Hexagonal raised beds
As I mentioned, raised beds can be an shape you’d like. I fell in love with these hexagonal raised beds in Pop Brixton, a shipping container village of shops and restaurants in London. These were part of a community garden. The shape of these raised beds was recreated for a chapter I contributed to Gardening Complete.
I had the corrugated steel look on the brain when I was coming up with raised bed project ideas. My builder, Scott McKinnon, helped me build a basic frame where I was able to drill in corrugated sheets that had been sized for me by a local company. Once built, this raised bed was destined for the Toronto Botanical Garden. At the recommendation of the director of horticulture, Paul Zammit, I added locking casters to it so that the garden can easily be rolled into storage—or wherever it needs to go! It was painted orange to stand out in the veggie garden area.
A “mosaic” pattern on a raised bed
My builder, Scott McKinnon, creates interior pieces, like sliding doors, using old pieces of wood with different colour variations. I love how he applied that style to this raised bed. He built a simple raised bed frame, and then cut different pieces of wood to different lengths, attaching them in a pattern on the outside of the frame using finishing nails.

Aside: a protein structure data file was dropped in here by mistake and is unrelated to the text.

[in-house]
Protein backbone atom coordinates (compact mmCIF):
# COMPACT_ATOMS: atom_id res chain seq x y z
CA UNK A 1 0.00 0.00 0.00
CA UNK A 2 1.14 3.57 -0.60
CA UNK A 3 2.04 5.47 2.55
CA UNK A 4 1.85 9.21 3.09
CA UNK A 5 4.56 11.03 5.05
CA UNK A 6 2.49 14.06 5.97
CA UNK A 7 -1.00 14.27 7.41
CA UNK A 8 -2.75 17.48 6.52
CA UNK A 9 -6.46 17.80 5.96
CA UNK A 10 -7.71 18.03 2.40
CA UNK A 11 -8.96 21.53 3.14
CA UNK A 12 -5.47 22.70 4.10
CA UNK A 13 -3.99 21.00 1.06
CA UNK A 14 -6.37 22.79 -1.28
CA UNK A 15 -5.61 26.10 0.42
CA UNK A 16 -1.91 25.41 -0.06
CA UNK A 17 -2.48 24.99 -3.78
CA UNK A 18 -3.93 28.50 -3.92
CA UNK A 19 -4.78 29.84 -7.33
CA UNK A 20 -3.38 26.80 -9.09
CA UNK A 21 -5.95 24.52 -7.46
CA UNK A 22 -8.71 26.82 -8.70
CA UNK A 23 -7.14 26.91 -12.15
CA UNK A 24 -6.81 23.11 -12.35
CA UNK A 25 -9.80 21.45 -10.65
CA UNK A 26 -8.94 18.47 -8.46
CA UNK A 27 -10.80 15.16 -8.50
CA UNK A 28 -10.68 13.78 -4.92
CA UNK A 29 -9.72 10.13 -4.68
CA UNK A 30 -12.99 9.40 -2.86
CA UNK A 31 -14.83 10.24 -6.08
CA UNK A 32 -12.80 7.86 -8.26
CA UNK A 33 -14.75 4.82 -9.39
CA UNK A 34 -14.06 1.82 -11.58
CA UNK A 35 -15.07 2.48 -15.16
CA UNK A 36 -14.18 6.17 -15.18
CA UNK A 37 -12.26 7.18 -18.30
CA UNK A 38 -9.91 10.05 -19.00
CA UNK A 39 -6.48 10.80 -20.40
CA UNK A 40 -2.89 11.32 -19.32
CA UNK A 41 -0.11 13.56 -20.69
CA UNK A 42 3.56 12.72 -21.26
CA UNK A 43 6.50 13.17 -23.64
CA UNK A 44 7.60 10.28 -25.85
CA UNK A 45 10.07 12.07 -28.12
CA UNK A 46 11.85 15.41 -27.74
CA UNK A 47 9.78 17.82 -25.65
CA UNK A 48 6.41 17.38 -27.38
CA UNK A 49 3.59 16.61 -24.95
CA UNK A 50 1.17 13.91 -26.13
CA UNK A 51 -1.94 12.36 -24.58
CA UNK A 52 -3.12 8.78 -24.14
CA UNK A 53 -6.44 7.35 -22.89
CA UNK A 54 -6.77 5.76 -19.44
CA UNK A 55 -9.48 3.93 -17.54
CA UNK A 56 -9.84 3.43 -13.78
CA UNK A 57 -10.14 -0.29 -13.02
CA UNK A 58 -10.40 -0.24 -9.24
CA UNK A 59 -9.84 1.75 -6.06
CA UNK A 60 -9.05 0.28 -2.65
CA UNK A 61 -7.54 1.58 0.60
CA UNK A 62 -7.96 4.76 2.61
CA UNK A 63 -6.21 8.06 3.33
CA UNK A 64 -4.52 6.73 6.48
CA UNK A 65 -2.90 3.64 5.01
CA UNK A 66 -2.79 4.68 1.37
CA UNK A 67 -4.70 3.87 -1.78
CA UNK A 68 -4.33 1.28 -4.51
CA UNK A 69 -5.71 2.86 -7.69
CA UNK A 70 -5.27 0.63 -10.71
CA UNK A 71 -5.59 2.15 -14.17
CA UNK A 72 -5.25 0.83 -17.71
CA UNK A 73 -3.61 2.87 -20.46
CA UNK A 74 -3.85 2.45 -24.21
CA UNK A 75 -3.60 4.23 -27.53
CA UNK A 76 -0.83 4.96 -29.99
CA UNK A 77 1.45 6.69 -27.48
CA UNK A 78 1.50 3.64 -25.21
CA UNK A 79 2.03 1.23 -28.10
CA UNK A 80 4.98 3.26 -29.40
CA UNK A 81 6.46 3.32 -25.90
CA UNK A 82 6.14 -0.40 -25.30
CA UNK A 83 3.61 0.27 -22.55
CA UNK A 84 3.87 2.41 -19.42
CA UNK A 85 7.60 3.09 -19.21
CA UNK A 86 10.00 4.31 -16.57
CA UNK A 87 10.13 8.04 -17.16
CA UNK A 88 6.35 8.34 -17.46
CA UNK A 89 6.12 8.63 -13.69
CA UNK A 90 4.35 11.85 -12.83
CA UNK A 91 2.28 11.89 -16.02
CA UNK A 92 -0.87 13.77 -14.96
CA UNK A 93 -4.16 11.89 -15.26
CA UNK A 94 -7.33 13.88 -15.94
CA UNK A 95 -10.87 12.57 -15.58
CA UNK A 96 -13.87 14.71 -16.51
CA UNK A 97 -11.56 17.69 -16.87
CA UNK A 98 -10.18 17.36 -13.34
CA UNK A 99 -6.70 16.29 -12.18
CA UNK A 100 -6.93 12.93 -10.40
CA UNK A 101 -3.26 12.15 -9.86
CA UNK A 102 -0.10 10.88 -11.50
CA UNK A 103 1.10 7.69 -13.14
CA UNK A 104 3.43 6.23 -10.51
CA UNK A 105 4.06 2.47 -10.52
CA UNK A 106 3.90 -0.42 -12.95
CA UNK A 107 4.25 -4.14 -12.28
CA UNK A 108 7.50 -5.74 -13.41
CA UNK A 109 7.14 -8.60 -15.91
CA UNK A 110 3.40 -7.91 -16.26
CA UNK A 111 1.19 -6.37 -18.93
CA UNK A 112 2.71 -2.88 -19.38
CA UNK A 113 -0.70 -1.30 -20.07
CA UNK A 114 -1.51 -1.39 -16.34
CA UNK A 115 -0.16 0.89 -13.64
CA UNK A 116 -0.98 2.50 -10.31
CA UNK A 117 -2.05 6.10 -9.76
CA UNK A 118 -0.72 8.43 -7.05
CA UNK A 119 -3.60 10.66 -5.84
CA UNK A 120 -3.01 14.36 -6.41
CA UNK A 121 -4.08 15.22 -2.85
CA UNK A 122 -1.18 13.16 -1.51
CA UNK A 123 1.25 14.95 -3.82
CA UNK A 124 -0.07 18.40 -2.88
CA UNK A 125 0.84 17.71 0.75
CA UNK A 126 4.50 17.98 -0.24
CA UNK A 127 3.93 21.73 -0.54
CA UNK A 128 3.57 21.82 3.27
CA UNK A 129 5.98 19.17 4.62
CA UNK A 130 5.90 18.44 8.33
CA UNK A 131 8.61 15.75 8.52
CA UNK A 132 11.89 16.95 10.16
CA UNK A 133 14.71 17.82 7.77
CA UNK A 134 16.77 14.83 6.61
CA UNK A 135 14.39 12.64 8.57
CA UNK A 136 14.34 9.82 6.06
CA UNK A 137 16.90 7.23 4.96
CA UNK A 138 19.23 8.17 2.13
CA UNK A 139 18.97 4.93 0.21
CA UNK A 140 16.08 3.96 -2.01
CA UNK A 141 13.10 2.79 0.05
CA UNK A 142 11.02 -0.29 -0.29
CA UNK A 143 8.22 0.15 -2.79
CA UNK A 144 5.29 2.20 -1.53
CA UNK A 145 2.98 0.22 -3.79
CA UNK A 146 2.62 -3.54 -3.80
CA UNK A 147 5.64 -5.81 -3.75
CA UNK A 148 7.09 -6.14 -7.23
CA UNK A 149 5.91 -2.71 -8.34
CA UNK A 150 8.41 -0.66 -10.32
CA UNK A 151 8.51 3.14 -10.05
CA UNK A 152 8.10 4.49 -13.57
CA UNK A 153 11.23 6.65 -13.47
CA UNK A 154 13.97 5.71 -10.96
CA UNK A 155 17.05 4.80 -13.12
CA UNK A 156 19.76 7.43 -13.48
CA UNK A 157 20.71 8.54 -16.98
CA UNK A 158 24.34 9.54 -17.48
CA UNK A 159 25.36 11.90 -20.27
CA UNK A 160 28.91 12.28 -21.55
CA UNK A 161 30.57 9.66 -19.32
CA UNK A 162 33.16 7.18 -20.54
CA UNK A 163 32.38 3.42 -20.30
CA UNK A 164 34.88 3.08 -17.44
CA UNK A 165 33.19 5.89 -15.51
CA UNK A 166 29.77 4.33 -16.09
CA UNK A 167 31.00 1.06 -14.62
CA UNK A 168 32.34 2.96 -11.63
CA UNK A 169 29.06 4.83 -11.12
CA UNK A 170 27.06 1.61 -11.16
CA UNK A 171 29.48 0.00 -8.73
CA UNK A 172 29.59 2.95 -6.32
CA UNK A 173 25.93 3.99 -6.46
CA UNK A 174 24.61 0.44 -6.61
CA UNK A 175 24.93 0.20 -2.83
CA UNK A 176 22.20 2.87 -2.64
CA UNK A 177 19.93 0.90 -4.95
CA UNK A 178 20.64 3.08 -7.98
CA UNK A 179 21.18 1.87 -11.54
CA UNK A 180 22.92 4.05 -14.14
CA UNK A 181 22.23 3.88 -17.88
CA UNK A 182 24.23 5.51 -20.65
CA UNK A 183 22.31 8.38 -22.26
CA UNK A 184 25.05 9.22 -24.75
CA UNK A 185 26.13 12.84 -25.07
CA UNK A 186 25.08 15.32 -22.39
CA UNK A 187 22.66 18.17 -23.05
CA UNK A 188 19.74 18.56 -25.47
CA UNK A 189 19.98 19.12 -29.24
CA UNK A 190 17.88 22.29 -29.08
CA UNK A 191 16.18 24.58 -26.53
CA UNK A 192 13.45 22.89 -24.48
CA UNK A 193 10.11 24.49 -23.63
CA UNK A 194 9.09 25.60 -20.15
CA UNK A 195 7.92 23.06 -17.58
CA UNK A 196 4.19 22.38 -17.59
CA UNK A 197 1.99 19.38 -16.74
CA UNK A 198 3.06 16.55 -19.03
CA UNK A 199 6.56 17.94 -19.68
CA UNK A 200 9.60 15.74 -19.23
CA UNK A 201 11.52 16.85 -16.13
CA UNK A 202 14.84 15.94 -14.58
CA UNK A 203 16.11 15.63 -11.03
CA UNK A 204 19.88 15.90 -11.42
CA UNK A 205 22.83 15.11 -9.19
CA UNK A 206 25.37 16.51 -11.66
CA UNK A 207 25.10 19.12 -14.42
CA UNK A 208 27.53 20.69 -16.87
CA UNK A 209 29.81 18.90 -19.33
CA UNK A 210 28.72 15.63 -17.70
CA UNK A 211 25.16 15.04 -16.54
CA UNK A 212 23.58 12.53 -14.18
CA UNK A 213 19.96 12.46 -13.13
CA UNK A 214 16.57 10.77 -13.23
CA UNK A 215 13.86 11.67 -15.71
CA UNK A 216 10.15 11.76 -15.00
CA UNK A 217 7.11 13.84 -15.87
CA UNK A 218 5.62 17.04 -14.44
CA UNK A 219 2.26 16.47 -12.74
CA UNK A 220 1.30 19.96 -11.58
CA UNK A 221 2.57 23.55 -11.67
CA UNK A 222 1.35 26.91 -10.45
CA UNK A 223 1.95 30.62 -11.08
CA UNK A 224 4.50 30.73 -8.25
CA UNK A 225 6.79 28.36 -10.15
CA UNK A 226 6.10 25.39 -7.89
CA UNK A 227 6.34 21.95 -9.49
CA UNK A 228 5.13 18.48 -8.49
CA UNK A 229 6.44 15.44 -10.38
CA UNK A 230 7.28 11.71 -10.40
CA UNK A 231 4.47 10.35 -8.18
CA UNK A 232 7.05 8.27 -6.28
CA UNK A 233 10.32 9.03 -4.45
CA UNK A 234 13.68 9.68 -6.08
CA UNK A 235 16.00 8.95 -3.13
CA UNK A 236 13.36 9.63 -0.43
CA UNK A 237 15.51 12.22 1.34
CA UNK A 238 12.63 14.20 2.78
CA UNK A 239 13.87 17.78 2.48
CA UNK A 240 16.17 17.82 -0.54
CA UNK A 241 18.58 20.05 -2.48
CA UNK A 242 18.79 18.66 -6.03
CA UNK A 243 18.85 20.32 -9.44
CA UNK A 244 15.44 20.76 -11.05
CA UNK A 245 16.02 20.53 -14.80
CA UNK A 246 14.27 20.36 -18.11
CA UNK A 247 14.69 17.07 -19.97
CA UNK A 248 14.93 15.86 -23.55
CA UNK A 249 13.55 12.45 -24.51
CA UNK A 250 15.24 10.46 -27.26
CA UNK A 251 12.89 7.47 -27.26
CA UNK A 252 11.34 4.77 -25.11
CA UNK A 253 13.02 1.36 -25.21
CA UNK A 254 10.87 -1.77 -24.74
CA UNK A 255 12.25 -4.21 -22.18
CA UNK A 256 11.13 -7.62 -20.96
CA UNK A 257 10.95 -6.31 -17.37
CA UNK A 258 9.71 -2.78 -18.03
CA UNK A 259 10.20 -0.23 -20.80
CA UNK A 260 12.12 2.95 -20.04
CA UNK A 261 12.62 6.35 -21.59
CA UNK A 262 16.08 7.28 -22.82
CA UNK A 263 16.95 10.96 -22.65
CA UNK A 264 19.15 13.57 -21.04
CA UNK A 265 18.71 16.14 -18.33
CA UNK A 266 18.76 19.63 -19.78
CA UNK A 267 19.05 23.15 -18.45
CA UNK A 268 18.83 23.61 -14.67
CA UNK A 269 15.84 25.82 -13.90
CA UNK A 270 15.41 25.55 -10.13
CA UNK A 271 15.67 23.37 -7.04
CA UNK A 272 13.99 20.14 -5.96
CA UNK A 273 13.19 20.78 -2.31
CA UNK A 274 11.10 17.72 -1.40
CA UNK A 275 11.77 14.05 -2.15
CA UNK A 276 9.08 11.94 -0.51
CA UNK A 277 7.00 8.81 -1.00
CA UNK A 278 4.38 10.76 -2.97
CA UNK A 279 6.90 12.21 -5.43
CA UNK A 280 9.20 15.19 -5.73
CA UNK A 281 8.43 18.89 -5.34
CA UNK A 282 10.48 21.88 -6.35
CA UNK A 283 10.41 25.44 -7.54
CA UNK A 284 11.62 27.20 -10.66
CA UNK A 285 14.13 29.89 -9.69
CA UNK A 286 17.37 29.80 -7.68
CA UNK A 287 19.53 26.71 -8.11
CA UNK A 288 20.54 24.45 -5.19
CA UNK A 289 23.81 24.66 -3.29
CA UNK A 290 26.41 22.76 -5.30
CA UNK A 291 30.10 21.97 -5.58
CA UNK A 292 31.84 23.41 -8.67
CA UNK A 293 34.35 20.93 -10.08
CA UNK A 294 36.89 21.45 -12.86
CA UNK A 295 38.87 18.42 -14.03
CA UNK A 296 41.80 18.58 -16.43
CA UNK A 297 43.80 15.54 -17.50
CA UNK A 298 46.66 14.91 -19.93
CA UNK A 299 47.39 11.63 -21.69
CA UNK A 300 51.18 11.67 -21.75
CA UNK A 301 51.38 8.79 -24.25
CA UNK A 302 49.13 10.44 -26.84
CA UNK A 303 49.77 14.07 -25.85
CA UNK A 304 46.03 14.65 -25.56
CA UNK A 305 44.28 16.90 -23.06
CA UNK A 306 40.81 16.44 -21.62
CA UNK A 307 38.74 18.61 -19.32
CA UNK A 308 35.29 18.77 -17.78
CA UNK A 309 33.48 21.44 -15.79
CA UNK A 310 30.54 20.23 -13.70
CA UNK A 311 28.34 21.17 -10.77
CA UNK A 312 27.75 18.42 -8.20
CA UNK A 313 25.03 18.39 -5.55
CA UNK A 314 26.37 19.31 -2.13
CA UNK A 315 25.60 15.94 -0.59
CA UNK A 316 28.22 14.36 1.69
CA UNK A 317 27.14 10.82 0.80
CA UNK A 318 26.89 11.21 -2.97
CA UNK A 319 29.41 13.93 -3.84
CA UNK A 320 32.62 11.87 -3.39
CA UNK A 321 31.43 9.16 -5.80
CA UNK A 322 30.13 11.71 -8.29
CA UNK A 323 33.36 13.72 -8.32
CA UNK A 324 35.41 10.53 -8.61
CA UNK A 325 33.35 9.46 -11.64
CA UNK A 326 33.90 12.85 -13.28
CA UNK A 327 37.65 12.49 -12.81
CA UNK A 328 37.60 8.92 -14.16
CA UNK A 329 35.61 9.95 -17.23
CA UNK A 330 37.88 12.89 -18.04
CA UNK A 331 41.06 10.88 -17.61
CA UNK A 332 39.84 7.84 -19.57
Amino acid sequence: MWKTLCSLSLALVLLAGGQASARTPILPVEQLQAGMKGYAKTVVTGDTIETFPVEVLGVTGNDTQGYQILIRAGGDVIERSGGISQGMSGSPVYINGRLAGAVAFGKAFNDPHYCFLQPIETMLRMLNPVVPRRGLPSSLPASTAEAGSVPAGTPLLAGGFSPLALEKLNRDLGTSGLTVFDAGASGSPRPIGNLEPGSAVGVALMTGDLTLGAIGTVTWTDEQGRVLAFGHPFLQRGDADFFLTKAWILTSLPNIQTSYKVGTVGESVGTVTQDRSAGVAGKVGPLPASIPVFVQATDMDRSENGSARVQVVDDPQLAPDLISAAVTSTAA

Live edge raised bed
This live edge raised bed was built for my newest book, Gardening Your Front Yard: Projects and Ideas for Big & Small Spaces. It fits perfectly into a perennial garden in my front yard. The first year of planting, I fit a tomato, pepper, and basil plant in it. I could also fit a small salad garden, featuring lettuces, spinach, kale, etc., or a small crop of root veggies. There are lots of possibilities, even if you have a small space.
Raised bed designs for gardening that require minimal assembly
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There seem to be way more kits on the market now than there were a few years ago. I’ve seen them everywhere, from garden centres to Costco. Corners are an amazing invention that allow gardeners who might not have the woodworking skills to design and build a raised bed. These are among the easiest raised bed designs for gardening. I used the ones below from Gardener’s Supply Company to set up a quick an easy raised bed.
Raised bed designs for gardening that involve upcycling
I had SUCH a great time exploring antique markets for ideas and inspiration for the book. And now, whenever I’m out and about, I’m always thinking about how I can transform various objects into raised beds or smaller containers for growing. From old whisky barrels (halved or whole) to washbasins, there are endless ways to divert old junk into your garden where it can live a second life.
* Raised bed with benches photo taken by Donna Griffith for Raised Bed Revolution
Here are a few more articles about raised bed designs for gardening that may be of interest:
- Elevated raised bed gardening
- Why garden in fabric pots?
- Build a DIY cold frame using an old window